Minneapolis — A Twin Cities man whose Tesla rolled over into a central Minnesota marsh said Monday that he errantly believed his luxury electric car’s autopilot feature was engaged when the vehicle suddenly accelerated before the crash landing.
David L. Clark, 58, said he was driving Saturday evening before sunset on a country road when the crash occurred, the Kandiyohi County Sheriff’s Office said in a statement Sunday.
Clark and four adults in the vehicle, which landed on its roof, were slightly hurt.
In a statement issued the next day, the Sheriff’s Office gave this description of the crash: “Clark stated that when he engaged the autopilot feature that the vehicle suddenly accelerated, causing the car to leave the roadway and overturn.”
A statement from Tesla issued Monday cast doubt on that scenario, saying the company has “no reason to believe (the autopilot feature) worked other than as designed.”
Clark told the Star Tribune Monday that he is trying to get the Sheriff’s Office to change its account to what he says actually happened “as we were traveling back from our lake place” with two of his nephews and others.
In an email sent late Sunday to the responding deputy and shared with the Star Tribune, Clark said, “I did not intend to put the blame (on) Tesla or the autopilot system.”
Clark wrote that “to the best of my recollection, I had engaged the autopilot system, but then I had disengaged it by stepping on the accelerator. I then remember looking up and seeing the sharp left turn, which I was accelerating into. I believe we started to make the turn, but then felt the car give way and lose its footing.”
The deputy’s response, also shared by Clark with the Star Tribune, read, “With the information we talked about (at the scene) I was in the understanding that the vehicle was in autopilot, based on how you explained it.” The deputy added that he intended to update his reports.
The autopilot feature uses cameras, radar and computers to detect objects and automatically brake if the car is about to hit something. It also can steer the car to keep it centered in its lane.
Other carmakers offer vehicle features akin to autopilot, but not to the degree of autonomy in Tesla’s technology. For example, Mercedes-Benz has a steering-free mode, but it requires hand contact with the steering wheel.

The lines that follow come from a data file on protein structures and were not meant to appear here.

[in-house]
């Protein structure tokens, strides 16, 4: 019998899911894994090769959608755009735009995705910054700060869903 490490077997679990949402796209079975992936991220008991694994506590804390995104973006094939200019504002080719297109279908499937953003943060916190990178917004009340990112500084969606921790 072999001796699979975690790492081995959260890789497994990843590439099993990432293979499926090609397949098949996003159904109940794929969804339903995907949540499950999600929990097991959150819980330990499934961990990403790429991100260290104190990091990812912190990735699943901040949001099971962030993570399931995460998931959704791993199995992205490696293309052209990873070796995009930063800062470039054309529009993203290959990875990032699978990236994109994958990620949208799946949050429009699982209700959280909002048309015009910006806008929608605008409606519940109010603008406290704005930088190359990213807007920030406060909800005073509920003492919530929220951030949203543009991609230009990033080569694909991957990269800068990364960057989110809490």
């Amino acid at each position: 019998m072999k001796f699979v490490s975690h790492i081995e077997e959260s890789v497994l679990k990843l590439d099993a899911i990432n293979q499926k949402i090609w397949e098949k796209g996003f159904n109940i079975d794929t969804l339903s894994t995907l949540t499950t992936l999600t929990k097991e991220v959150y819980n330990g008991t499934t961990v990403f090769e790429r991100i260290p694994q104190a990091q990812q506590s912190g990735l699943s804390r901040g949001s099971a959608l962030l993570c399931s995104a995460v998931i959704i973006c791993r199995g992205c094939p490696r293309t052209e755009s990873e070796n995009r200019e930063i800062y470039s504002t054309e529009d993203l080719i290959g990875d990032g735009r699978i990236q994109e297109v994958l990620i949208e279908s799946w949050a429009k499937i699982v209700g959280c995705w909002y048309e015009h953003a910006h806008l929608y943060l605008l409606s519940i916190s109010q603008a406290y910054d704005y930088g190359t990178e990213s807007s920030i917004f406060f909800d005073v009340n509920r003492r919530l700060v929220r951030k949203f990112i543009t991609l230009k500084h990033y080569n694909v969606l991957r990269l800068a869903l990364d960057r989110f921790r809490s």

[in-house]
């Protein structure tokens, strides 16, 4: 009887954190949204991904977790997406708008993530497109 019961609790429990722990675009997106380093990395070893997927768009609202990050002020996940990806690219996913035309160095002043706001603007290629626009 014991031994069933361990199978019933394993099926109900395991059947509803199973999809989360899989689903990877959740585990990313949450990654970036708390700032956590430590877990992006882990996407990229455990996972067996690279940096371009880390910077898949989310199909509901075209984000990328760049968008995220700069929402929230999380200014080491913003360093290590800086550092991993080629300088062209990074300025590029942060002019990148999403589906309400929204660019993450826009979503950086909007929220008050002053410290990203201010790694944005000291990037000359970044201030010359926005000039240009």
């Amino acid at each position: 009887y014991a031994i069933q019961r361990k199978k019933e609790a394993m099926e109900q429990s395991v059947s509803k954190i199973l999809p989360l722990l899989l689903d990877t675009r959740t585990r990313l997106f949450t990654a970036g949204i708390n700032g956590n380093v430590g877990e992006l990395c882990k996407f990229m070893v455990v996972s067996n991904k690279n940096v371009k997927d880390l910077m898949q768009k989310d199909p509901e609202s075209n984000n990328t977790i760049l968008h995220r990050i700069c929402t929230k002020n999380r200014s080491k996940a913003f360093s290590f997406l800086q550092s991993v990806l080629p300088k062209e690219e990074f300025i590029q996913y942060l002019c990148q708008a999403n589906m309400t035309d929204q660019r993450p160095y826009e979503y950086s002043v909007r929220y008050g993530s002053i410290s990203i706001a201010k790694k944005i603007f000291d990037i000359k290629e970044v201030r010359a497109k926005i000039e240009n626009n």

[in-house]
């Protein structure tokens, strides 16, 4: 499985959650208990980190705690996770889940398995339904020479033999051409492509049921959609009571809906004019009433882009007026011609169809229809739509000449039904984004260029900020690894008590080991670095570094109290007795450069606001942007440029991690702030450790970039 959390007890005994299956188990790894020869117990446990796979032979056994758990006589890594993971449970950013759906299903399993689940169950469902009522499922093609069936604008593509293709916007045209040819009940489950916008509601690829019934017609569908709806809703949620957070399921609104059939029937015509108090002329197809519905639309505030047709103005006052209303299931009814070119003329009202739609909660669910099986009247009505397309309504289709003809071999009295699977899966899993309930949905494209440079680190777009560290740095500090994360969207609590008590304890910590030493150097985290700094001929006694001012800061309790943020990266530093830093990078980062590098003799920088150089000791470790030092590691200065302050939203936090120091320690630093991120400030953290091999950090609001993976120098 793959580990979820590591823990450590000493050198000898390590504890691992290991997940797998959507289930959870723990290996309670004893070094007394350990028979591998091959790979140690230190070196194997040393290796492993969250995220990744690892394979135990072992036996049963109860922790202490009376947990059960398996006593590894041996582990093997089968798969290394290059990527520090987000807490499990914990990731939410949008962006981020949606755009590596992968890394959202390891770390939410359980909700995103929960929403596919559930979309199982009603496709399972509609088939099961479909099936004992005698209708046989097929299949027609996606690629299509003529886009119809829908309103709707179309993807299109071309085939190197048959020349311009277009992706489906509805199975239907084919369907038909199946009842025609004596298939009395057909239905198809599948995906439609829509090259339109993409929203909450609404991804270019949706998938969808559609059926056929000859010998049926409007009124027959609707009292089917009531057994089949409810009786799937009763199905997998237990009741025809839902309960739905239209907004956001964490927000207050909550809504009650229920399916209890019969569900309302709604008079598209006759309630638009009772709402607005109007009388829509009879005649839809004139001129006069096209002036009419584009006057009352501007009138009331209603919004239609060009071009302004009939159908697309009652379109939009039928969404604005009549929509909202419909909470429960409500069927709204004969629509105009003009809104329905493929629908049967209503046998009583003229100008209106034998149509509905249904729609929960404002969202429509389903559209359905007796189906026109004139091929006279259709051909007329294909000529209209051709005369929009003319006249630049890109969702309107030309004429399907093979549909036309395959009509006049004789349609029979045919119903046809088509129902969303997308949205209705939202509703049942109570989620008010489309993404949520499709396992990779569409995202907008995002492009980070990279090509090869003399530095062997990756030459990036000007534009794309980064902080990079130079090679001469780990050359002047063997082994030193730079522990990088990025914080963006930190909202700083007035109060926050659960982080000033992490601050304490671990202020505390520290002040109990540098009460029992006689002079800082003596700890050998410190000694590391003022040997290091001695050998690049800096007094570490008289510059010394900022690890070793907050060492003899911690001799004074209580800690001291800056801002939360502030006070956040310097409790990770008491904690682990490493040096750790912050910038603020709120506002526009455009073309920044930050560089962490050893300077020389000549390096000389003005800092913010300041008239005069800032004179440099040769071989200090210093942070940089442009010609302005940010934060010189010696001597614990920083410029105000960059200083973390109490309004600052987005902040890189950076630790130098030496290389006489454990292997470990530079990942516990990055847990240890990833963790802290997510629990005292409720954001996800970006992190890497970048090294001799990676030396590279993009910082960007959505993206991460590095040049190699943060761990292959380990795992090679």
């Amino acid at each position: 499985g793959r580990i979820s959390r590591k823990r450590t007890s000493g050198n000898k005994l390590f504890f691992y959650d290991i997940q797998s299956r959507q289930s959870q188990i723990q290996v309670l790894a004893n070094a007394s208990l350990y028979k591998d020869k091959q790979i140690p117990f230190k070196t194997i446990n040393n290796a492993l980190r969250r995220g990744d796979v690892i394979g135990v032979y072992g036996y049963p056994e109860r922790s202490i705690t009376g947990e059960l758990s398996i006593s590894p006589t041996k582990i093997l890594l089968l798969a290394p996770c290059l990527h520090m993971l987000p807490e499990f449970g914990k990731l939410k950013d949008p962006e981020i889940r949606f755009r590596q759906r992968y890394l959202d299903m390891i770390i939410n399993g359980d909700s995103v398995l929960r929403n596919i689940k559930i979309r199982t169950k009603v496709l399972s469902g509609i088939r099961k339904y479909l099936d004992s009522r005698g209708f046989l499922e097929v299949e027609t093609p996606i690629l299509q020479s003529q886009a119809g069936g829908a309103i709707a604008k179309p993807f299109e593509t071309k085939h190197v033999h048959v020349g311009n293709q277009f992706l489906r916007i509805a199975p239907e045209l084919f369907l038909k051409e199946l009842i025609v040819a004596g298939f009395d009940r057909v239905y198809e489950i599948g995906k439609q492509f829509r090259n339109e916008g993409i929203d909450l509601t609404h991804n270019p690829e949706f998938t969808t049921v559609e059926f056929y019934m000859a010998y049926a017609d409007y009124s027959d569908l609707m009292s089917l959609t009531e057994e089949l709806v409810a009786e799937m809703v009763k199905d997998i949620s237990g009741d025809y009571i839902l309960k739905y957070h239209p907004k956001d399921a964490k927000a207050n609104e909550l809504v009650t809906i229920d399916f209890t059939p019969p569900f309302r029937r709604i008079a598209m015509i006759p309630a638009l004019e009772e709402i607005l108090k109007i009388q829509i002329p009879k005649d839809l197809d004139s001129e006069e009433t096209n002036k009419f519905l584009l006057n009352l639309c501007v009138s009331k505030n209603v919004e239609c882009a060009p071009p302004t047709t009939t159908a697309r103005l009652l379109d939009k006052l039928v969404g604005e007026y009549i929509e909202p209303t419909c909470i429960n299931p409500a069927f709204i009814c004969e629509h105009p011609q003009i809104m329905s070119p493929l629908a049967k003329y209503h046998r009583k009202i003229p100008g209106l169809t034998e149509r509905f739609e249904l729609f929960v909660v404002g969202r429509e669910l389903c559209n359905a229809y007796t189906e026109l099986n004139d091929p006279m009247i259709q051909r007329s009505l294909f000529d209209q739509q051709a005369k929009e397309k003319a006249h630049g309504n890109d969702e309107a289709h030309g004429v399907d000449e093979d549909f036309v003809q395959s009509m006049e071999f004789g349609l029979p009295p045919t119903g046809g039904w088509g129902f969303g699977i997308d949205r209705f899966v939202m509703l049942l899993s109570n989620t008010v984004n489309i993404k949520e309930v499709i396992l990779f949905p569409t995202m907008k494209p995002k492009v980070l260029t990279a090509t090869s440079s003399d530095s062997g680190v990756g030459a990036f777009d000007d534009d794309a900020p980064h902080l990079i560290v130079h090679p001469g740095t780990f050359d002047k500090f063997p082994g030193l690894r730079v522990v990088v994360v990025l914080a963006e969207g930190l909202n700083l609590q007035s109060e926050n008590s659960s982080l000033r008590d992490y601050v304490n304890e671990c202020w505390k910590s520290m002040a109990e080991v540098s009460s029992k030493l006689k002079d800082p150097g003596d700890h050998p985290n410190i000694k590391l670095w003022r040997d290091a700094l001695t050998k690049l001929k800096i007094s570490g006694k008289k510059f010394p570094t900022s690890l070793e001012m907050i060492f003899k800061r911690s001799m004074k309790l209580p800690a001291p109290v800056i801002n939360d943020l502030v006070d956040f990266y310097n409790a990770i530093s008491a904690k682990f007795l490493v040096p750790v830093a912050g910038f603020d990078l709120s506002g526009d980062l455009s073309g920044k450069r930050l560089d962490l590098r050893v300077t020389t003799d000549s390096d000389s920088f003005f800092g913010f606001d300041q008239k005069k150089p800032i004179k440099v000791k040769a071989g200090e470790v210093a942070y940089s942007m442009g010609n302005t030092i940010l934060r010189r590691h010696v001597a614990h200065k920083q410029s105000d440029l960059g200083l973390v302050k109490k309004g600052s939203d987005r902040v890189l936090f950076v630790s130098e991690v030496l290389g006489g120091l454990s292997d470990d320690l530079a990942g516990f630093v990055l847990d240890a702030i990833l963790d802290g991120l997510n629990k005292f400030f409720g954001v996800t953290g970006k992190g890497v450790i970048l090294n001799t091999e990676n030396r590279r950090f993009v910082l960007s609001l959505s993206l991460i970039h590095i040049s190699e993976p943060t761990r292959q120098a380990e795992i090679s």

In a statement issued Monday, Tesla said it is “working to establish the facts of the incident and have offered our full cooperation to the local authorities. We have not yet established whether the vehicle’s autopilot feature was activated and have no reason to believe (it) worked other than as designed.”
Other “sudden acceleration” crashes have been attributed by motorists to the autopilot technology. Electrek, an industry website that focuses on alternative transportation advances, has reported that data logs from the vehicles have often revealed that the drivers were actually responsible.
Tesla’s statement responding to the Minnesota crash emphasized that whenever drivers activate the autopilot, “they are reminded of their responsibility to remain engaged and to be prepared to take immediate action at all times, and drivers must acknowledge their responsibility to do so before autopilot is enabled.”
Tesla spokeswoman Keely Sulprizio declined to make any company officials available for questions.
A federal lawsuit filed in California is seeking class-action status for other claims of sudden acceleration made by Tesla motorists in various states.
In May 2016, a motorist near Gainesville, Fla., was killed when his Tesla collided with a semitrailer truck while in the self-driving mode. The crash brought intense scrutiny on the technology and whether the car’s manufacturer, based in Palo Alto, Calif., overstated the capability of the autopilot feature.
Federal investigators reviewed the crash and chose not to impose a recall, concluding there was no safety defect involved in the collision. At the same time, regulators warned the vehicle’s operators to not treat the semi-autonomous cars as if they are fully self-driving.